April 12, 2022

Understanding and Addressing Your Behavioral Health Care Needs: Anxiety

Shanira Griffith, LCSW, Landmark social work manager, shares tips on what symptoms to look out for and tips for managing anxiety.

At Landmark, we focus on the big picture. We address patients’ medical, behavioral, and social needs. Our care is rooted in helping patients live their best and happiest lives, which is why behavioral healthcare is so important.

Landmark’s behavioral health team meets with patients to understand and care for their behavioral health needs, including anxiety.

Elderly woman looking out the window

What is Anxiety?

Anxiety is a normal reaction to stress and can be beneficial in some situations. It can alert you to danger and help you prepare and pay attention. Anxiety disorders differ from normal feelings of nervousness or anxiousness and include extreme fear or anxiety.

Anxiety disorders are the most common of mental disorders and affect nearly 30% of adults at some point in their lives. Anxiety disorders are treatable, and several effective treatments are available.2 Consider the following tips to improve the way you are feeling.


Tips to Manage Anxiety


  1. Use breathing techniques that focus on slow, deep, belly breathing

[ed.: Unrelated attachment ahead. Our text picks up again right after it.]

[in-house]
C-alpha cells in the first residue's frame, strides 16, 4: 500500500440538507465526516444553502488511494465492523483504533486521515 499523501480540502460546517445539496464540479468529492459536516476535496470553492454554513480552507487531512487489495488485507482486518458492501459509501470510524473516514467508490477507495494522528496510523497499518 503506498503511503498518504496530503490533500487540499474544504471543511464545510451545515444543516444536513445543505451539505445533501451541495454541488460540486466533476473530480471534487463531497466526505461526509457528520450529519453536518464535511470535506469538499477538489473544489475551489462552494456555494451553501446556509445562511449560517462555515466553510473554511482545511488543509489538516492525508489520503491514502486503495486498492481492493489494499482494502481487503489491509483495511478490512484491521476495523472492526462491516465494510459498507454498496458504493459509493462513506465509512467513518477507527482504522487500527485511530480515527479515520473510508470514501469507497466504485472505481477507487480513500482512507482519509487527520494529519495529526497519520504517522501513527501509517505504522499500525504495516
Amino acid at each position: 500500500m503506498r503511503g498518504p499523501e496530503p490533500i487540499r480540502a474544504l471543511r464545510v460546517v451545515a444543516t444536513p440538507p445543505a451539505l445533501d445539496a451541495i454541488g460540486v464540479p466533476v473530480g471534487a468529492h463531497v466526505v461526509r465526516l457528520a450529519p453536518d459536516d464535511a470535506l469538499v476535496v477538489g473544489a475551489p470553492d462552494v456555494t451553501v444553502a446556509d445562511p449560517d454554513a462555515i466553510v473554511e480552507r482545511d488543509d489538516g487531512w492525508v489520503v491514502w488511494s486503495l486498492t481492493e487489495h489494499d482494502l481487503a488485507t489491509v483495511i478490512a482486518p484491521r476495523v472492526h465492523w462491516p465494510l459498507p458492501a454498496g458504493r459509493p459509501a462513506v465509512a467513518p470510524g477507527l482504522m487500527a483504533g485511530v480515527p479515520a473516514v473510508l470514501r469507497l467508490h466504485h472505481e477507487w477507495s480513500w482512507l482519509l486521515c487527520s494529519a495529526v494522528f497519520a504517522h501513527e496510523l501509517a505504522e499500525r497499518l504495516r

2. Be aware of unhelpful thoughts and learn how to challenge them
  3. Use mantras, affirmations and anxiety coping statements daily
  4. Eat anti-inflammatory foods, drink plenty of water and avoid caffeine
  5. Get at least 7 hours of sleep each night
  6. Exercise often
  7. Try meditation
  8. Practice yoga


While these tips may reduce anxiety,  speak to your Landmark provider or primary care provider if the condition does not improve.  If you experience the following symptoms for long periods of time, let your care team know. They can create a care plan to help you improve the way you feel.

Share these concerns with your care team if they last longer than 2 weeks:


  1. Uncontrollable worry
  2. Excessive nervousness
  3. Sleep problems
  4. Muscle tension
  5. Poor concentration
  6. Increased heart rate
  7. Upset stomach
  8. Avoiding fears
  9. Feeling irritable
  10. Difficulty concentrating
  11. Feelings of dread, panic or ‘impending doom’